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A number of steam excursions were run in the 1970s using CN 6060 before she developed mechanical issues and the province had not the bother to want to invest in saving this historic locomotive. So, she was dealt off after 1980 to Alberta, where I understand she still is in operating condition. This Mountain Type locomotive, built by MLW in 1944, was last operating one of a group #'d 6060-6079. Nicknamed Bullet Nose Betty due to her shape, she was an immensely popular tourist and fan attraction. This 4-8-2 (wheel arrangement) ran excursions in Eastern Canada in the early 1970s before settling on becoming an attraction each Wednesday and Saturday in the summer months exciting the crowds on board by running from Toronto to Niagara Falls and return. Side trips from Niagara Falls over the Stamford Sub to Yager and return (where the train was wyed)while the Toronto riders enjoyed the Falls, could be had for around $10 and was well worth the adventure. Photographers could detrain at Yager while the train was turned. This image taken Aug. 24, 1977 shows the train reversing from Yager(mile 14.8) over the bridge above the Welland Canal RR underpass. Townline Tunnel Road is directly beneath the locomotive. The engine is run on oil, not coal, and this smoke plume is one of the largest I had ever seen in my days of following this beast around. One begs the question: Why are steam engines referred to in the feminine gender? Its because they always have a tender behind.
Copyright Notice: This image ©A.W. Mooney all rights reserved.



Caption: A number of steam excursions were run in the 1970s using CN 6060 before she developed mechanical issues and the province had not the bother to want to invest in saving this historic locomotive. So, she was dealt off after 1980 to Alberta, where I understand she still is in operating condition. This Mountain Type locomotive, built by MLW in 1944, was last operating one of a group #'d 6060-6079. Nicknamed Bullet Nose Betty due to her shape, she was an immensely popular tourist and fan attraction. This 4-8-2 (wheel arrangement) ran excursions in Eastern Canada in the early 1970s before settling on becoming an attraction each Wednesday and Saturday in the summer months exciting the crowds on board by running from Toronto to Niagara Falls and return. Side trips from Niagara Falls over the Stamford Sub to Yager and return (where the train was wyed)while the Toronto riders enjoyed the Falls, could be had for around $10 and was well worth the adventure. Photographers could detrain at Yager while the train was turned. This image taken Aug. 24, 1977 shows the train reversing from Yager(mile 14.8) over the bridge above the Welland Canal RR underpass. Townline Tunnel Road is directly beneath the locomotive. The engine is run on oil, not coal, and this smoke plume is one of the largest I had ever seen in my days of following this beast around. One begs the question: Why are steam engines referred to in the feminine gender? Its because they always have a tender behind.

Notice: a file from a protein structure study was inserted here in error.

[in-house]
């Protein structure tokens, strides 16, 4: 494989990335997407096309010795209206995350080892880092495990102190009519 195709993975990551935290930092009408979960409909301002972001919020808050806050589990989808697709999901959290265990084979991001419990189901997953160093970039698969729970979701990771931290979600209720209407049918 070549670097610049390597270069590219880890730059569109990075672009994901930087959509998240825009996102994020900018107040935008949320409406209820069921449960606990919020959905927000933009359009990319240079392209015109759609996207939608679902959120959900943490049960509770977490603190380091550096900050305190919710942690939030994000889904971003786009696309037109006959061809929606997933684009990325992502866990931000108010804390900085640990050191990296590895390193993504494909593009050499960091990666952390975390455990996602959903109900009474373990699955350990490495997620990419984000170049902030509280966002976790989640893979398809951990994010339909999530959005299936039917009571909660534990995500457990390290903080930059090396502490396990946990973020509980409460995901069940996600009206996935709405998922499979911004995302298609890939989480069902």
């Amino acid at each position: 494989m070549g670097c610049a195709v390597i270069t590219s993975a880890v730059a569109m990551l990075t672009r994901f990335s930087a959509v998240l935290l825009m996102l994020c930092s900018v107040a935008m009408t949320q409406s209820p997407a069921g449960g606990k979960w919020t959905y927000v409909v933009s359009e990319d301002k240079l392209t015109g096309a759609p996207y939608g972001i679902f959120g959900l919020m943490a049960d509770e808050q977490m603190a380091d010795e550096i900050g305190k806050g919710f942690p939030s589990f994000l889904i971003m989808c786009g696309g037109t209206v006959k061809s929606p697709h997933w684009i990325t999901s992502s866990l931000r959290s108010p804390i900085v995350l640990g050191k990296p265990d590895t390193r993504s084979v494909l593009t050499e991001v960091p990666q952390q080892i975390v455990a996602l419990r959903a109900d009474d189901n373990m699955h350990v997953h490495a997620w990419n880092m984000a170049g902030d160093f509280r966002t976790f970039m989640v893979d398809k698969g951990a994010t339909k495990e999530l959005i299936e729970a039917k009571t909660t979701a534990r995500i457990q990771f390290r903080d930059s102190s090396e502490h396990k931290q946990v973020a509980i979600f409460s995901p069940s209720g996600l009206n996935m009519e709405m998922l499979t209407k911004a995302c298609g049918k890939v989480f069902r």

Photographer:
A.W. Mooney [1821] (more) (contact)
Date: 08/24/1977 (search)
Railway: Canadian National (search)
Reporting Marks: CNR 6060 (search)
Train Symbol: Not Provided
Subdivision/SNS: CN Stamford Sub. (search)
City/Town: Welland (search)
Province: Ontario (search)
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Photo ID: 11188

Map courtesy of Open Street Map

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